Lydia’s Criminal Liability Case Study Essay

As a result of Lydia’s actions, Danielle and Gemma have died. Therefore, the extent of Lydia’s criminal liability for their deaths must be explored. Lydia’s culpability for their Murders must be explored before lesser offences of manslaughter can be considered. The majority of law pertaining to Murder is found in the Common Law, rather than being defined in statutes like a great deal of criminal offences. Murder, as defined by Lord Coke, is when a man of “sound memory” at the age of “discretion”, “unlawfully” kills any “reasonable creature” in any “county of the realm”. Prerequisites for murder include that the act take place “under the queen’s peace” with “malice aforethought”.1 This means that the Defendant must not be legally insane, should…

Therefore, it is the job of the prosecution to then establish whether she also has the mens rea for her Victims’ murder. The mens rea for murder is the intention to kill or cause grievous bodily harm. There are two types of intention: direct intention and oblique intention. Direct intention as defined by James LJ in Mohan6 is the “decision” to bring about a “particular consequence” no matter whether the Defendant “desired that consequence or not”. In the words of R.A. Duff7 direct intent can be construed from the Defendant’s actions if the Defendant would consider himself a “failure” if the “relevant consequence” did not occur. Lydia stated that she had no “malice” whatsoever to Danielle or Gemma and only intended to scare Jasmine. By applying Mohan8 it is clear that Lydia did not make the decision to throw the law reports in order to kill Danielle and would not consider herself to have failed if her actions did not cause the death of Danielle. Therefore, Lydia did not display direct intent to kill Danielle and whether or not Lydia displayed oblique intent must be explored. The cases of R v Maloney9 and Hancock and Shankland10 provided some confusion on what degree of foresight was required for a jury to infer intention from a Defendant’s actions. In Nedrick11 it was established that the jury should ask how “probable” the consequences from the Defendant’s voluntary act were and if…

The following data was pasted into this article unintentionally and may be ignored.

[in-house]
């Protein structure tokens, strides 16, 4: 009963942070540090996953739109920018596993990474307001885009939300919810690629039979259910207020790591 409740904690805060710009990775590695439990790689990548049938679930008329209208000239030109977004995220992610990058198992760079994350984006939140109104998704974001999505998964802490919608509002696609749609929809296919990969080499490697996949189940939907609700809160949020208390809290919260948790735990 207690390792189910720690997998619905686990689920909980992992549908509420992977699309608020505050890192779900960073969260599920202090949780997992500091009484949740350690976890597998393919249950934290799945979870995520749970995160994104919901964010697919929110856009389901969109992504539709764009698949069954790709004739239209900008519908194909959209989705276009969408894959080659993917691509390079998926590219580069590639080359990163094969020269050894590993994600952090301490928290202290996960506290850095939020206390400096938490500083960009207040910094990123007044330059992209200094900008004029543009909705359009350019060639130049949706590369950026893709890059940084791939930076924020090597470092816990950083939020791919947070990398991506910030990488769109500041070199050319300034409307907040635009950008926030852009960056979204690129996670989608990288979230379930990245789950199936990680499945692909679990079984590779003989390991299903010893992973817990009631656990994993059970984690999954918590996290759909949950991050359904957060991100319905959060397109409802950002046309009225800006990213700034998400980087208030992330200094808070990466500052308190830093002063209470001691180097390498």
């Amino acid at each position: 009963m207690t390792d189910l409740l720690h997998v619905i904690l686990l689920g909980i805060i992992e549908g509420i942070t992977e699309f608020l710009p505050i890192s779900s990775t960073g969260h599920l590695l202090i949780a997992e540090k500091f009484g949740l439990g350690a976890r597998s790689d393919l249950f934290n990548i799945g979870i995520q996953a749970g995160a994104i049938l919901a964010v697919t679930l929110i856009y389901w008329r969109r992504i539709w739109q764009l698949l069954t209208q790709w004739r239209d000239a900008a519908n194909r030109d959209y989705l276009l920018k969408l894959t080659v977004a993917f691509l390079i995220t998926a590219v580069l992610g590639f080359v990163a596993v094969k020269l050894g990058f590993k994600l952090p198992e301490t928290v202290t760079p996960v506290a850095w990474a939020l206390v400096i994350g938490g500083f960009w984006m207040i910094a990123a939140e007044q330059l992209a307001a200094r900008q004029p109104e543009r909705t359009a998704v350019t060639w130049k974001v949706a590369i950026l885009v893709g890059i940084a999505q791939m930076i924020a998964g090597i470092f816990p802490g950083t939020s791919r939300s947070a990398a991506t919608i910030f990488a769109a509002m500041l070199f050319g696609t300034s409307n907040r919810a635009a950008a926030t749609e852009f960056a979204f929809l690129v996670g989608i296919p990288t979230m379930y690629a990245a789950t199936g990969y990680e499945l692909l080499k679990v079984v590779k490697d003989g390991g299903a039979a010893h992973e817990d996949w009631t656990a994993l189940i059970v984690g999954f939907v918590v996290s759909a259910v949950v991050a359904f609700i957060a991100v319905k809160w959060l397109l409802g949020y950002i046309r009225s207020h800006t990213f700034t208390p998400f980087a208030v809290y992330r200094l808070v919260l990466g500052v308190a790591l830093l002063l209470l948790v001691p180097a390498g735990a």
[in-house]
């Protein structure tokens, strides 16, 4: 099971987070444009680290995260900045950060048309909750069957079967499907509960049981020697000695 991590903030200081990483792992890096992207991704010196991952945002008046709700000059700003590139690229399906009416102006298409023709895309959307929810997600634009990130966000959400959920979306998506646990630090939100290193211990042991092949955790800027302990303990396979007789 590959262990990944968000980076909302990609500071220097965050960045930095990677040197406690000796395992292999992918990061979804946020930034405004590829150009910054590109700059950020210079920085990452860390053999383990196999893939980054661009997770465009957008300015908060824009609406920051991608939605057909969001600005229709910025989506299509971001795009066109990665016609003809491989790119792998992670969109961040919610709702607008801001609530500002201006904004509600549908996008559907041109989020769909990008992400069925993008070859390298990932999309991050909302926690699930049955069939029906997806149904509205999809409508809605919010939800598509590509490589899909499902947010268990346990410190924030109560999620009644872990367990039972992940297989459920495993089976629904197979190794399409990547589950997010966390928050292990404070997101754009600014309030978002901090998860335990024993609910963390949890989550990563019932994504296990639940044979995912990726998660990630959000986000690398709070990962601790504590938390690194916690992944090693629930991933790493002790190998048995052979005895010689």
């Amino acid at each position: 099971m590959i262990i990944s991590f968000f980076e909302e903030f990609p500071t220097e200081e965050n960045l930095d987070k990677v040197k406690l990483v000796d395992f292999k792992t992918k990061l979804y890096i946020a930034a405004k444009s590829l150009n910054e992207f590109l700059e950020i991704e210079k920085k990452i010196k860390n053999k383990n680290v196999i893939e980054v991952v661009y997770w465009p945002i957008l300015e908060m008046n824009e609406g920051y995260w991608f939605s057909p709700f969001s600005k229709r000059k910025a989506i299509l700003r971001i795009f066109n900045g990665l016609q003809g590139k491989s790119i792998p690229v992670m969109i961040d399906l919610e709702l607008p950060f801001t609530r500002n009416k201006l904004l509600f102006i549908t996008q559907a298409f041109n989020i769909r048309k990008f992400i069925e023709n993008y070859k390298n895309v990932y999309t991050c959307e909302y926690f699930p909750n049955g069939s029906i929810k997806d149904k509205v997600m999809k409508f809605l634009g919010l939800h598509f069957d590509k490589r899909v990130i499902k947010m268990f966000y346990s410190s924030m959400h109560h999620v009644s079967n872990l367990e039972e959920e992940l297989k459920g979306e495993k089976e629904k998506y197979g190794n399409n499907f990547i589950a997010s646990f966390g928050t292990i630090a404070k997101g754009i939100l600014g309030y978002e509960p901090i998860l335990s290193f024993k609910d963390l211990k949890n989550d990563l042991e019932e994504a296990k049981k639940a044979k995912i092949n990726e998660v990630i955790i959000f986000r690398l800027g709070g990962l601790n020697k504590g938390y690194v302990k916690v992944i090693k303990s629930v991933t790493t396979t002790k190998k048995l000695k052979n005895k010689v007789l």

For Lydia to be culpable for constructive manslaughter it must be proven that she “intentionally did an act” that was “criminally unlawful”, “dangerous” and the act “caused the victim’s death”. These requirements are confirmed by the HL in DPP v Newbury13. This case involved two boys who pushed a paving stone off a railway bridge as a train was approaching. The stone came through the cab and killed a guard. The HL upheld the Defendants’ convictions of manslaughter as they had the mens rea for the act which was also unlawful and dangerous. Lord Salmon stated that for a conviction of constructive manslaughter proof of mens rea was required but the Defendant only had to have the intention to “do the acts which constitute the crime”. This means the Defendant must only have the mens rea for the unlawful act to be culpable for constructive manslaughter. Lydia satisfies this requirement as she had a clear intention to throw the law reports off the balcony and unlike the use of self-defence in Scarlett14 Lydia’s actions are clearly “criminally unlawful”. Also, Lydia’s actions satisfy the test set out in Church15 which deems an act “dangerous” if all “sober and reasonable” people recognise that the act would cause the other person to be subjected to the “risk of some harm”. The decision in R v JM and SM16…